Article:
Ford joins scooter revo­lu­tion by pur­chas­ing start- up Spin

With $ 40M deal, au­tomaker joins Sil­i­con Val­ley trend

The Mercury News Weekend - - BUSINESS - By Peter Hol­ley The Wash­ing­ton Post

Some of the big­gest names in Sil­i­con Val­ley have jumped into the elec­tronic scooter busi­ness as it has rapidly grown from a se­ries of ex­per­i­men­tal West Coast start- ups to a multibillion dol­lar in­dus­try com­pet­ing in cities around the world.

Now one of Amer­ica’s best- known au­tomak­ers is jump­ing in the mix.

This week Ford an­nounced that the le­gacy au­tomaker from De­troit has pur­chased Spin, a San Fran­cis­cobased elec­tric scoot­er­shar­ing com­pany fo­cused on the “last- mile” trans­porta­tion mar­ket.

The $ 40 mil­lion pur­chase means Ford joins com­pa­nies such as Al­pha­bet, Google Ven­tures, Uber and Lyft, all of which have poured mil­lions into the up­start es­cooter revo­lu­tion.

“The num­ber of mo­bil­ity op­tions avail­able to peo­ple has risen dra­mat­i­cally in re­cent years,” said Sunny Madra, vice pres­i­dent of Ford’s in­no­va­tions branch X, in an on­line state­ment. “In some sit­u­a­tions, peo­ple use mul­ti­ple forms of trans­porta­tion dur­ing a sin­gle trip. The fast- paced, of­ten ex­per­i­men­tal mo­bil­ity sec­tor re­quires busi­nesses to keep up with ag­ile and adapt­able cus­tomers. At Ford, the prod­ucts and ser­vices we of­fer need to re­flect th­ese changes.”

Un­like e- scooter be­he­moths Bird and Lime, which op­er­ate in dozens of cities and have ex­panded in­ter­na­tion­ally, Spin scoot­ers are avail­able in 13 U. S. cities and cam­puses, in­clud­ing Co­ral Gables, Florida, Wash­ing­ton, D. C., Den­ver, De-

troit, and Char­lotte. The de­vices — which cost $1 to rent and 15 cents per minute to op­er­ate — are also pop­u­lar among stu­dents at the Uni­ver­sity of Troy in Alabama, ac­cord­ing to the uni­ver­sity.

“We will con­tinue to op­er­ate as a stand- alone busi­ness within Ford Smart Mo­bil­ity, poised to ex­pand ag­gres­sively,” the com­pany’s founders said in state­ment an­nounc­ing their ac­qui­si­tion by Ford. “Over the next few years, we plan to scale quickly across hun­dreds of U. S. mar­kets, in­clud­ing large me­trop­o­lises, mid- sized cities and col­lege cam­puses.”

In his state­ment, Madra em­pha­sized that Spin works “hand-in-hand with cities and uni­ver­si­ties,” “shares data with cities” and “do not launch with­out per­mis­sion.” E-scooter com­pa­nies like Bird and Lime have an­gered city of­fi­cials across the coun­try by dump­ing their de­vices on city streets with­out per­mis­sion be­fore strik­ing deals within weeks af­ter a lo­cal cus­tomer base has been es­tab­lished. As part of their op­er­at­ing agree­ments, of­fi­cials in cities like Port­land, Ore­gon, have be­gun de­mand­ing that e- scooter com­pa­nies share trans­porta­tion data lo­cal govern­ment.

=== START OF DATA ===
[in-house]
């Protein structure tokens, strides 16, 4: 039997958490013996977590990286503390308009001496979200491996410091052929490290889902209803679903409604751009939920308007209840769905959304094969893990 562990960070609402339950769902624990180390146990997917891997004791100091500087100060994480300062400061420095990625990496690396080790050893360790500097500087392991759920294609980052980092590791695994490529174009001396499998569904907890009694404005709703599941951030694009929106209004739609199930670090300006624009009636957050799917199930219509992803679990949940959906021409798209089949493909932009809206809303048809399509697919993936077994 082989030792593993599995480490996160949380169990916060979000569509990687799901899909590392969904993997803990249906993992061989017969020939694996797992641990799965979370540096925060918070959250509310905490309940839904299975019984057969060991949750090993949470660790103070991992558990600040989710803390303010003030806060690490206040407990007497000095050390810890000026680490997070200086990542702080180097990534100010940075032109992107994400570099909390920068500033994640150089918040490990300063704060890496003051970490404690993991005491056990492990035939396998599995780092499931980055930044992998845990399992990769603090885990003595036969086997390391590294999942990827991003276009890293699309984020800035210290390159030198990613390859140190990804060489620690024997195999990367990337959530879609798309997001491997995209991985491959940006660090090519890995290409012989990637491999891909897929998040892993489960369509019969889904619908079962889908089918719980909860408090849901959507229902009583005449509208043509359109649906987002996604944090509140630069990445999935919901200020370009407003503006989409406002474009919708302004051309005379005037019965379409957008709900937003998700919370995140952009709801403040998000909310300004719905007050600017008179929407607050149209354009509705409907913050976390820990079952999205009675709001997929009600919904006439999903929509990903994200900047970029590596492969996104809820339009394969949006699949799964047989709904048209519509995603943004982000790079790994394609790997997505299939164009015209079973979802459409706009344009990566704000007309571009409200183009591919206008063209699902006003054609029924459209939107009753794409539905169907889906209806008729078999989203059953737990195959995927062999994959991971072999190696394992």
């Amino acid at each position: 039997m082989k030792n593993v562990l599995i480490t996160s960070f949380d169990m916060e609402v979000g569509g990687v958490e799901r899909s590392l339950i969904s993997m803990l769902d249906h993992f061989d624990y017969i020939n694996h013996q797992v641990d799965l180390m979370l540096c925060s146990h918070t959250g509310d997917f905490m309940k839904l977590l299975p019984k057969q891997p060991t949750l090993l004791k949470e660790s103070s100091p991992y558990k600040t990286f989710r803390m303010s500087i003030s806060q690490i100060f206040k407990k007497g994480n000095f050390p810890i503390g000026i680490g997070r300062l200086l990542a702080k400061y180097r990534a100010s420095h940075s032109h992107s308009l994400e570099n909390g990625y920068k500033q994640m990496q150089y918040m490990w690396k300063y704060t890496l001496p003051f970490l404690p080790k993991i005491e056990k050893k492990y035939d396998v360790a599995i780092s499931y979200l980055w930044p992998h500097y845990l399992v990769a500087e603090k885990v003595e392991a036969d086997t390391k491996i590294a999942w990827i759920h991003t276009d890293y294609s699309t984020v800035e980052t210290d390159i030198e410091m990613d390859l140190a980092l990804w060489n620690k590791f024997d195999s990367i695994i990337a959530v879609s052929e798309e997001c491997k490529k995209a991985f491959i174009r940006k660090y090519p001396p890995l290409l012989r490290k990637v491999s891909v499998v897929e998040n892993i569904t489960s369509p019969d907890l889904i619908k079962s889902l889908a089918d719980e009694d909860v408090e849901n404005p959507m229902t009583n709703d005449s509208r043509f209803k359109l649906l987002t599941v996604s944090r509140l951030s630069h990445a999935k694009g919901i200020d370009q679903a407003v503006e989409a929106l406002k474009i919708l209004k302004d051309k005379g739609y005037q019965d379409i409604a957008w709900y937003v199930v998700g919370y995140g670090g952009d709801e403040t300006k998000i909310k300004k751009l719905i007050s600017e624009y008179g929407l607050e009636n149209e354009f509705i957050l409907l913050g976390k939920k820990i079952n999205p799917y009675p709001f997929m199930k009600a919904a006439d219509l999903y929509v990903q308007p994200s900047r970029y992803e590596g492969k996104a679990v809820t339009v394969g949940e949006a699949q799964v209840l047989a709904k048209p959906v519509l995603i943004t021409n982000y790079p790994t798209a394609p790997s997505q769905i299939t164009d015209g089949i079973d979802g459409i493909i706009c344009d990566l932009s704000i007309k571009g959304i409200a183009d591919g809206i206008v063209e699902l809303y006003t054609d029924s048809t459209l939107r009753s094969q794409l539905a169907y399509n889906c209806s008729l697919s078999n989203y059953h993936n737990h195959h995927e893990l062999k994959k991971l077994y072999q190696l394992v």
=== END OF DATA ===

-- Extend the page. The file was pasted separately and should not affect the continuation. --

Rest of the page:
Spin has felt the wrath of lo­cal of­fi­cials as well. Af­ter launch­ing in San Fran­cisco ear­lier this year, Spin was one of sev­eral e- scooter com­pa­nies barred from oper­a­tion while the city de­vel­oped a per­mit­ting process. When city of­fi­cials launched a pi­lot pro­gram, Spin, along with Bird and Lime, was not among the ben­e­fi­cia­ries.

As e-scooter com­pa­nies fan out across the globe, they have brought nu­mer­ous chal­lenges with them, ac­cord­ing to doc­tors, lo­cal of­fi­cials and for­mer rid­ers.

Crit­ics have slammed com­pa­nies for ig­nor­ing lo­cal laws, but they’ve also been blamed for a rash of in­juries among rid­ers. In re­cent months, emer­gency room physi­cians have re­ported see­ing a stream of badly in­jured rid­ers, many of whom have sus­tained se­vere head trauma and bro­ken bones typ­i­cally as­so­ci­ated with mo­tor­cy­cle ac­ci­dents.

The in­juries have been blamed on reck­less rid­ers in many cases, but in oth­ers, rid­ers have said their in­juries were caused by mal­func­tion­ing scoot­ers, an is­sue that many ex­perts blame on poorly-de­signed ve­hi­cles and lim­ited main­te­nance. Last week, The Wash­ing­ton Post re­ported that Lime had re­called thou­sands of scoot­ers this sum­mer af­ter dis­cov­er­ing that a small num­ber of them may be car­ry­ing bat­ter­ies with the po­ten­tial to catch fire.

Lime blamed Seg­way, which man­u­fac­tures the vast ma­jor­ity of the world’s scooter fleet, in­clud­ing Spin. Re­spond­ing sev­eral days later, Seg­way said their prod­uct is over­whelm­ingly safe and im­plied that Lime was re­spon­si­ble for the de­vices be­com­ing fire-prone.

At least two peo­ple have been killed in ac­ci­dents in­volv­ing e- scoot­ers in re­cent months, and com­pa­nies like Bird and Lime are fac­ing mul­ti­ple- class ac­tion law­suits, one of which ac­cuses the com­pa­nies of “gross neg­li­gence.”

COUR­TESY OF SPIN

Ford an­nounced that the le­gacy au­tomaker has pur­chased Spin, a San Fran­cisco- based elec­tric scooter- shar­ing com­pany fo­cused on the “last- mile” trans­porta­tion mar­ket. Spin scoot­ers are avail­able in 13 U. S. cities and cam­puses.

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